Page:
Before, we thought he was a great choice, but not anymore, especially in the future. Voters now see him as representing the past rather than the future. He over-promised early on and it looks like he could be underdelivering quite significantly.

Voters, especially those who voted for change in 2018, now want to move on.

Maybe inside the coalition there is still trust. Perhaps he is of the opinion and convinced that he understands the political headwinds he will face and that he feels optimistic.

With the implosion of Umno, PH has only months before GE15 to register tangible achievements that it can sell to voters as a victory. Voters don’t feel like anything has been accomplished by PH in the past two years. It is not because of the rakyat’s desire for instant gratification. It is because the problems are of such magnitude.

A good policy is a good policy. It is important that PH crosses the finish line.

If the downward drift of the coalition continues, tensions and frustrations within the coalition parties are bound to worsen.

Die-hard PH supporters are likely to argue that there is a worrying gap between the coalition’s achievements so far and the perception of the electorate. They will explain it because the coalition received a horribly bad deck of cards and what they are doing on the merits is much better than they are credited with – even with all the problems.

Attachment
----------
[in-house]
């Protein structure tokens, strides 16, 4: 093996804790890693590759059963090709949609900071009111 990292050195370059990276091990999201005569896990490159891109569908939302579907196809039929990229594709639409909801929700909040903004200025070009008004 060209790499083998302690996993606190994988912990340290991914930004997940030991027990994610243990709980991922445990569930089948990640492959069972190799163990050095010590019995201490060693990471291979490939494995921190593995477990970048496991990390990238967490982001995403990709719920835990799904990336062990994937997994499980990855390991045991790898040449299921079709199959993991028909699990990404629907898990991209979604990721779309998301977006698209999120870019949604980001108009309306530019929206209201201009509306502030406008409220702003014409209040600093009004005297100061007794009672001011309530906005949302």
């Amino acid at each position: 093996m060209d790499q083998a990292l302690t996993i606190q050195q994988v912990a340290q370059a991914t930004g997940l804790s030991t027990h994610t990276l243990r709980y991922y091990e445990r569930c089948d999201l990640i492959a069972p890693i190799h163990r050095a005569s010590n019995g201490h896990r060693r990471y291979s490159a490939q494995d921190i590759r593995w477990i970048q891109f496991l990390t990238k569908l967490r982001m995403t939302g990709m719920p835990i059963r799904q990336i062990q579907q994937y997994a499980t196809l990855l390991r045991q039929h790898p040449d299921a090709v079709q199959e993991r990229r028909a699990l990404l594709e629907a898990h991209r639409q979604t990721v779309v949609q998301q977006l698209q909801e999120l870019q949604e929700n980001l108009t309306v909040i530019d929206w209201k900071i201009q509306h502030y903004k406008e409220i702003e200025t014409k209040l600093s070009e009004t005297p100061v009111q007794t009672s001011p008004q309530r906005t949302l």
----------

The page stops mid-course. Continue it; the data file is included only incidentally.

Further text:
PH does not need documents; he just needs to come up with new workable and achievable ideas and show the rakyat that its leaders care more than power.

It represents people and gives them a way to voice complaints, grievances, or issues that they believe would negatively affect their lives, those of people on the street, or their children’s future. In other words, PH as an opposition – like the government – is also responsible for defending the best interests of the people, at least from their point of view. – June 29, 2022.

*FLK reads The Malaysian Insight.

* This is the opinion of the author or publication and does not necessarily represent the views of The Malaysian Insight. The article may be edited for brevity and clarity.